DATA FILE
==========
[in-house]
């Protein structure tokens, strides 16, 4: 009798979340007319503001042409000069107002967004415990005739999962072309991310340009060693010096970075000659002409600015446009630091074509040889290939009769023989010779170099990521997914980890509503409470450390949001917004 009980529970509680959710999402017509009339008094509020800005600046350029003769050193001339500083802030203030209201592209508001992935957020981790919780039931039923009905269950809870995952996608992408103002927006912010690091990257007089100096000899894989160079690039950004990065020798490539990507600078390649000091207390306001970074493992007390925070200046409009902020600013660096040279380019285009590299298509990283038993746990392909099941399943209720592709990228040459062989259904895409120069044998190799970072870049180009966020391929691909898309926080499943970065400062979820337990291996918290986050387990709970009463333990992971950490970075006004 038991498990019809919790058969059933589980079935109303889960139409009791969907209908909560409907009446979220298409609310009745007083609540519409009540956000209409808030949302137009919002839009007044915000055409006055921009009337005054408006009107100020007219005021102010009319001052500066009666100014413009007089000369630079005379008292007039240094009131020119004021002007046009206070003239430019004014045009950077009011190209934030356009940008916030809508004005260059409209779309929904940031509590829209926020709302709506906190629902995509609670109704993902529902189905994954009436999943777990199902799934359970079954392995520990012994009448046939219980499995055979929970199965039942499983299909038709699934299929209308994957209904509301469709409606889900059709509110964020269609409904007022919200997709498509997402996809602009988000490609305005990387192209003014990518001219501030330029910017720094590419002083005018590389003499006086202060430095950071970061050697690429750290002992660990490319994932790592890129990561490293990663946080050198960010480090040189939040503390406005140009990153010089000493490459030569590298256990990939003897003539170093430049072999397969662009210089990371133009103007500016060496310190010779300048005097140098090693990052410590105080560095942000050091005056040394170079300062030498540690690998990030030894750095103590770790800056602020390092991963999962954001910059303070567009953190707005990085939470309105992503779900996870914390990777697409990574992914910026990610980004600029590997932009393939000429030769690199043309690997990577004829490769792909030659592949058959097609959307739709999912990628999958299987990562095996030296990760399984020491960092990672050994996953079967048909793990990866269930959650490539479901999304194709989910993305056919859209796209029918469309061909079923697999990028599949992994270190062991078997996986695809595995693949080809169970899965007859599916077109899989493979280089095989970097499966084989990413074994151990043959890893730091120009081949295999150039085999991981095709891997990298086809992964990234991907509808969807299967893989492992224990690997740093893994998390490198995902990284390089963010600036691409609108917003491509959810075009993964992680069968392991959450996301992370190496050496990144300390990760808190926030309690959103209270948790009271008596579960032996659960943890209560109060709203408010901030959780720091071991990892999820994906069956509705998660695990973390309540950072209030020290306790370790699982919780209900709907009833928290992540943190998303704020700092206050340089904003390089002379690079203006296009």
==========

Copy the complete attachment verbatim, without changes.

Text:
[in-house]
């Protein structure tokens, strides 16, 4: 009798979340007319503001042409000069107002967004415990005739999962072309991310340009060693010096970075000659002409600015446009630091074509040889290939009769023989010779170099990521997914980890509503409470450390949001917004 009980529970509680959710999402017509009339008094509020800005600046350029003769050193001339500083802030203030209201592209508001992935957020981790919780039931039923009905269950809870995952996608992408103002927006912010690091990257007089100096000899894989160079690039950004990065020798490539990507600078390649000091207390306001970074493992007390925070200046409009902020600013660096040279380019285009590299298509990283038993746990392909099941399943209720592709990228040459062989259904895409120069044998190799970072870049180009966020391929691909898309926080499943970065400062979820337990291996918290986050387990709970009463333990992971950490970075006004 038991498990019809919790058969059933589980079935109303889960139409009791969907209908909560409907009446979220298409609310009745007083609540519409009540956000209409808030949302137009919002839009007044915000055409006055921009009337005054408006009107100020007219005021102010009319001052500066009666100014413009007089000369630079005379008292007039240094009131020119004021002007046009206070003239430019004014045009950077009011190209934030356009940008916030809508004005260059409209779309929904940031509590829209926020709302709506906190629902995509609670109704993902529902189905994954009436999943777990199902799934359970079954392995520990012994009448046939219980499995055979929970199965039942499983299909038709699934299929209308994957209904509301469709409606889900059709509110964020269609409904007022919200997709498509997402996809602009988000490609305005990387192209003014990518001219501030330029910017720094590419002083005018590389003499006086202060430095950071970061050697690429750290002992660990490319994932790592890129990561490293990663946080050198960010480090040189939040503390406005140009990153010089000493490459030569590298256990990939003897003539170093430049072999397969662009210089990371133009103007500016060496310190010779300048005097140098090693990052410590105080560095942000050091005056040394170079300062030498540690690998990030030894750095103590770790800056602020390092991963999962954001910059303070567009953190707005990085939470309105992503779900996870914390990777697409990574992914910026990610980004600029590997932009393939000429030769690199043309690997990577004829490769792909030659592949058959097609959307739709999912990628999958299987990562095996030296990760399984020491960092990672050994996953079967048909793990990866269930959650490539479901999304194709989910993305056919859209796209029918469309061909079923697999990028599949992994270190062991078997996986695809595995693949080809169970899965007859599916077109899989493979280089095989970097499966084989990413074994151990043959890893730091120009081949295999150039085999991981095709891997990298086809992964990234991907509808969807299967893989492992224990690997740093893994998390490198995902990284390089963010600036691409609108917003491509959810075009993964992680069968392991959450996301992370190496050496990144300390990760808190926030309690959103209270948790009271008596579960032996659960943890209560109060709203408010901030959780720091071991990892999820994906069956509705998660695990973390309540950072209030020290306790370790699982919780209900709907009833928290992540943190998303704020700092206050340089904003390089002379690079203006296009």